The Christian response, I am sure, would be that, by definition, God is the Lord of the Universe and thus it is absolutely appropriate to obey him in all things. To fail to do so is to be severed from the very source of existence. My question in response is: must one obey the church and civil authorities to obey God? And if not, how is it possible to know what it is God wills? The usual answer is that the truth is in the Bible, but clearly that book takes so many different positions on key issues that it is surely not an undebatable authority. Moreover, why is it so obvious that one should listen to the Bible rather than the Gita, the Dao De Jing, or the Koran? Was not Frederick Nieztsche correct when he argued that Christianity represents a slave mentality that modern humans must throw off in their search for a higher form of spiritual life?


It is true that the obedience of a slave may undercut individual egotism, that, to be sure, can be a source of all sorts of anti-social behavior, but what is suppressed in the individual returns greatly magnified in the corporate egotism manifest in both church and state. Nazism probably never would have arisen had the German people not been taught that civil authorities are ordained by God and, therefore, should be obeyed. The sexual abuse of children in Christian churches also probably would not have occurred so often had priests not been thought to have such absolute authority over their “flocks.” To grant ultimate authority to anything human, and that includes both the Bible and the church hierarchy, seems to me to be a form of idolatry. Such idolatry has led to inquisitions and pogroms, wars and humiliations, sexism, racial suppression, and indeed to many of the woes that haunt humanity.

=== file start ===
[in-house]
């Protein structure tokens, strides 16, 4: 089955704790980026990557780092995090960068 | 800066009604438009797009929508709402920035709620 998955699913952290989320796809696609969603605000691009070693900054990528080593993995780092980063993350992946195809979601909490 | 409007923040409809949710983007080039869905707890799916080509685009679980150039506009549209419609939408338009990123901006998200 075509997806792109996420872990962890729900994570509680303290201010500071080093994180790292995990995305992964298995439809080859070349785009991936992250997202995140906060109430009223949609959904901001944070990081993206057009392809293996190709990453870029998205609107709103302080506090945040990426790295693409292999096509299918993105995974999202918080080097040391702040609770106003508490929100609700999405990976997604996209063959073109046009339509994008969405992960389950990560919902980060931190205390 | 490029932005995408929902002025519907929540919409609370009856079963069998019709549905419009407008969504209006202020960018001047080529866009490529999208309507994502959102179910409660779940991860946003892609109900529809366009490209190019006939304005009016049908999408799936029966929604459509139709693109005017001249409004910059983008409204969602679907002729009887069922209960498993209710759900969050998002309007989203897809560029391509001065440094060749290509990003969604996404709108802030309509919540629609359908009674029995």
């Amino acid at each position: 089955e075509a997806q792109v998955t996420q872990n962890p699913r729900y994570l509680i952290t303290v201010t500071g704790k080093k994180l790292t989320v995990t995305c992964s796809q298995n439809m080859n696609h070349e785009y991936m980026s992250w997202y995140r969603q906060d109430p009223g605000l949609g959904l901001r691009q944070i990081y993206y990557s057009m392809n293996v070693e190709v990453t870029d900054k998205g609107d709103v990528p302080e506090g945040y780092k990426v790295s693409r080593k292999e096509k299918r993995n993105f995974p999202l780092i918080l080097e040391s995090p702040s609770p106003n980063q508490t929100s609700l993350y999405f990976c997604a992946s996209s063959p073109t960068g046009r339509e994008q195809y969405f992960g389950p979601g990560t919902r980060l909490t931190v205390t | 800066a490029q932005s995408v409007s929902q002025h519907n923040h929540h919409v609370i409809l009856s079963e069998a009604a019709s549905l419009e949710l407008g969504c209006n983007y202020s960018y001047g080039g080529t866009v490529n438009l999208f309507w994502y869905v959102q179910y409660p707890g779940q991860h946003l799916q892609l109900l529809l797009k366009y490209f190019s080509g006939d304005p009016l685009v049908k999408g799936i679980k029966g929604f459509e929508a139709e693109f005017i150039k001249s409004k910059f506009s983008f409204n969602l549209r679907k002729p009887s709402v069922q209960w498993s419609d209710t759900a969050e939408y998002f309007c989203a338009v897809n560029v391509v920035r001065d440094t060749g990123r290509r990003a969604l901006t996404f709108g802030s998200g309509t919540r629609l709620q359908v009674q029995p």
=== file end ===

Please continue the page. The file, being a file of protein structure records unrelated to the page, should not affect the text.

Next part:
These, I believe, are serious questions that contemporary Christians (and indeed Jews and Muslims as well) must face head-on. In this post-modern, egalitarian, multi-cultural world in which Hindus, Muslims, Buddhists, Christians, and Jews live side-by-side with other believers and non-believers and in which all humans are accepted, or at least should be accepted, as having equal rights and value, is it possible any longer to maintain the views of authority and lordship that have dominated Christianity as well as the other Abrahamic religions up to the present?



End Notes:


1 This work is largely an attack upon the famous anti-slavery essay written by William Ellery Channing.

2 E.N. Elliott, Cotton is King and Pro-Slavery Arguments with an Essay on Slavery in the light of International Law by the Editor (Pritchard, Abbott & Loomis: 1860), p. 870.

3 Or “are slaves of”

4 Except when otherwise noted, all quotations are from the New Revised Standard Version.

5 I owe this insight to Professor Bernadette Brooten. See Thomas Wiedemann, Greek and Roman Slavery (Baltinmre, Md.:Johns Hopkins University Press, 1981) pp.45ff, 179., 225ff. See also William L. Westermann, The Slave Systems of Greek and Roman Antiquity (Philadelphia: American Philosophical Society, 1955) pp.118-120.

6 The word “slaves” is used once in Revelation 18:13.

7 The Book of Confessions, Part I of the Constitution of the United Presbyterian Church in the United States of America (Office of the General Assembly of the United Presbyterian Church in the United States of America: 1967), 3.24.

8 Ibid. 5.256.

9 Ibid. 5.004

10 It is interesting that Hodge, a primary spokesman for American Protestantism, not only did not attack the suppression of women but also accepted the notion that a wife is her husband’s property. Elliott, op.cit. p.866, He wrote, apparently without regret “In this country we believe that the general good requires us to deprive the whole female sex of the right of self-government. They have no voice in the formulation of laws which dispose of their persons and property. When married we despoil them almost entirely of a legal existence, and deny them some of the most essential rights of property.” Ibid. p. 863.